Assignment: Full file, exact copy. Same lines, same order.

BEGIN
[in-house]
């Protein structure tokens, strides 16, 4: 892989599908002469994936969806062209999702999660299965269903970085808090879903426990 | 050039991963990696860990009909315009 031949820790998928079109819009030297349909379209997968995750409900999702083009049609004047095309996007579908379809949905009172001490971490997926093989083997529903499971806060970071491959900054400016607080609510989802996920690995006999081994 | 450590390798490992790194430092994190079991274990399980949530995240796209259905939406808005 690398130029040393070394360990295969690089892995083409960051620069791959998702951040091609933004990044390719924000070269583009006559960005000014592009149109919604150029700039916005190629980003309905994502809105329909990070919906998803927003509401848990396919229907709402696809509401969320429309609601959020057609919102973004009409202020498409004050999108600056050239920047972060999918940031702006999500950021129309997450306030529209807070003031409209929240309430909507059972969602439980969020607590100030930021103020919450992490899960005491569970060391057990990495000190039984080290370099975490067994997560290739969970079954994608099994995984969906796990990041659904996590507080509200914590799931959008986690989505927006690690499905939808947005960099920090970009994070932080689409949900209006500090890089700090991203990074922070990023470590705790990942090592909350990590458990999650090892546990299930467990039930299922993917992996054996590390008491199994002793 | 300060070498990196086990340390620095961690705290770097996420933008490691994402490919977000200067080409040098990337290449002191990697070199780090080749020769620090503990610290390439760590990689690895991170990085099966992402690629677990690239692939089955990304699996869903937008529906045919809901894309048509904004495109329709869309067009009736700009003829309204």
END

[in-house]
């Protein structure tokens, strides 16, 4: 892989599908002469994936969806062209999702999660299965269903970085808090879903426990 | 050039991963990696860990009909315009 031949820790998928079109819009030297349909379209997968995750409900999702083009049609004047095309996007579908379809949905009172001490971490997926093989083997529903499971806060970071491959900054400016607080609510989802996920690995006999081994 | 450590390798490992790194430092994190079991274990399980949530995240796209259905939406808005 690398130029040393070394360990295969690089892995083409960051620069791959998702951040091609933004990044390719924000070269583009006559960005000014592009149109919604150029700039916005190629980003309905994502809105329909990070919906998803927003509401848990396919229907709402696809509401969320429309609601959020057609919102973004009409202020498409004050999108600056050239920047972060999918940031702006999500950021129309997450306030529209807070003031409209929240309430909507059972969602439980969020607590100030930021103020919450992490899960005491569970060391057990990495000190039984080290370099975490067994997560290739969970079954994608099994995984969906796990990041659904996590507080509200914590799931959008986690989505927006690690499905939808947005960099920090970009994070932080689409949900209006500090890089700090991203990074922070990023470590705790990942090592909350990590458990999650090892546990299930467990039930299922993917992996054996590390008491199994002793 | 300060070498990196086990340390620095961690705290770097996420933008490691994402490919977000200067080409040098990337290449002191990697070199780090080749020769620090503990610290390439760590990689690895991170990085099966992402690629677990690239692939089955990304699996869903937008529906045919809901894309048509904004495109329709869309067009009736700009003829309204």